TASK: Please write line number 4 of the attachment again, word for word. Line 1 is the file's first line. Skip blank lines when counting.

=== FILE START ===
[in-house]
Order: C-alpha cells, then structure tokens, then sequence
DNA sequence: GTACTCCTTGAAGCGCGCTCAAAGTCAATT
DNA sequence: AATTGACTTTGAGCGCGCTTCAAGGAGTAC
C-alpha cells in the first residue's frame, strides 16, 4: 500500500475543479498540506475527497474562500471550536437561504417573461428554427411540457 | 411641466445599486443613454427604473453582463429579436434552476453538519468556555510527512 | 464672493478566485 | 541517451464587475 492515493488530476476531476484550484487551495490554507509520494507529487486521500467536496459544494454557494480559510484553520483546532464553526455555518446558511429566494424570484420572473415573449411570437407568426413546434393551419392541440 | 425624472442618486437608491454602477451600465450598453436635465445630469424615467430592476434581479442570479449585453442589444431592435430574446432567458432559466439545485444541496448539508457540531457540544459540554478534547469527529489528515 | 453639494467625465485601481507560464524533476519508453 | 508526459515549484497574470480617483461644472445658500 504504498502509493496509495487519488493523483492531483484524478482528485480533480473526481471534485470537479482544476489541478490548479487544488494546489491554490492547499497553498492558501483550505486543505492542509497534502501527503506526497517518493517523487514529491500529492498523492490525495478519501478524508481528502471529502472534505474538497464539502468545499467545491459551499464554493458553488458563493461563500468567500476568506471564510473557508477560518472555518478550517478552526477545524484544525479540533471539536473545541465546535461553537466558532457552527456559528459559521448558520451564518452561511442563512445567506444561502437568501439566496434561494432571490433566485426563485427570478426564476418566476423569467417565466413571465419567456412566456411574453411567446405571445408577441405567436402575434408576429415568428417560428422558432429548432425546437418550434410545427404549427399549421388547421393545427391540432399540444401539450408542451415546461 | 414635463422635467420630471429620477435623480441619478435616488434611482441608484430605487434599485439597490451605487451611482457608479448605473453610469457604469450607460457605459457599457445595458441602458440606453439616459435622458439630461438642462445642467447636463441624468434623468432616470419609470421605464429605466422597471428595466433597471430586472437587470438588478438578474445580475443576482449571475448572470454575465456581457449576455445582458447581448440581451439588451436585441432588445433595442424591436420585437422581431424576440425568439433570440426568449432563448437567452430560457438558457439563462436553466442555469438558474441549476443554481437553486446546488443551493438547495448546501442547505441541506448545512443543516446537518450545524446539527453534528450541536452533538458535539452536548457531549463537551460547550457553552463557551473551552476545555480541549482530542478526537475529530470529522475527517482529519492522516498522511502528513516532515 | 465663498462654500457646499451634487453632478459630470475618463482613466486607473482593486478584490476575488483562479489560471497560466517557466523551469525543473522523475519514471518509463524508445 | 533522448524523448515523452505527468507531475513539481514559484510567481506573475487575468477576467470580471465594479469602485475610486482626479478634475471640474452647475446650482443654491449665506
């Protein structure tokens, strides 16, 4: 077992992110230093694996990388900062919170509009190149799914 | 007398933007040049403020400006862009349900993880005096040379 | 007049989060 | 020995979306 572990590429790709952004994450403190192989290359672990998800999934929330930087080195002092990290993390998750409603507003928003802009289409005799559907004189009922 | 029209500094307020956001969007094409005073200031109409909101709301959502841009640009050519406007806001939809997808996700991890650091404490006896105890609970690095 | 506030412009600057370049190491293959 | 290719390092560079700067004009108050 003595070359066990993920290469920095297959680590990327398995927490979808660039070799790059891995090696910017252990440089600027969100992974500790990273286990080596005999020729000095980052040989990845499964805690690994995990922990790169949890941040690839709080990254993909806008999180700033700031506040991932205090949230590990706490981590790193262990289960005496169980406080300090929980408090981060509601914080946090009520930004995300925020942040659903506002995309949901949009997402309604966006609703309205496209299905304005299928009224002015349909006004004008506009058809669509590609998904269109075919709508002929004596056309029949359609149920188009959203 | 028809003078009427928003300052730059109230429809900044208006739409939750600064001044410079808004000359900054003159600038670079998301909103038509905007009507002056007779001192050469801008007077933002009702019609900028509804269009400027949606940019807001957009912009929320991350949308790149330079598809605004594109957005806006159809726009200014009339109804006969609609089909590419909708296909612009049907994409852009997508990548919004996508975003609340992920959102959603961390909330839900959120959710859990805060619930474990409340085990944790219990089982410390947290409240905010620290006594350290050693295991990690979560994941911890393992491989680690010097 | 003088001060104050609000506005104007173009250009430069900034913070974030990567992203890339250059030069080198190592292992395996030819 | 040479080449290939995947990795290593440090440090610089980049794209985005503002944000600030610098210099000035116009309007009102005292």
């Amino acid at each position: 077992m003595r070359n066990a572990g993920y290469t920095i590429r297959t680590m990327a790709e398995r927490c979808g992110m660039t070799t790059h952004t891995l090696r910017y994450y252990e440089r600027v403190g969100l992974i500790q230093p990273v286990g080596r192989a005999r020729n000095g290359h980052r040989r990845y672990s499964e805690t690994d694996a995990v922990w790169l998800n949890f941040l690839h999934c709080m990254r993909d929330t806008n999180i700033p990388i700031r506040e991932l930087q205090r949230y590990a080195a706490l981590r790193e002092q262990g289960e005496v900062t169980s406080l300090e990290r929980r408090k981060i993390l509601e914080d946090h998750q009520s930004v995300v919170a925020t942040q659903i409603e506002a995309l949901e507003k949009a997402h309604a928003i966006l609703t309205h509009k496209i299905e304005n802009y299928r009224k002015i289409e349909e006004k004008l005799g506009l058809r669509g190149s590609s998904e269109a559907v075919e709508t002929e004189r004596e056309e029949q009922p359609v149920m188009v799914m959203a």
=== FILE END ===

DNA sequence: AATTGACTTTGAGCGCGCTTCAAGGAGTAC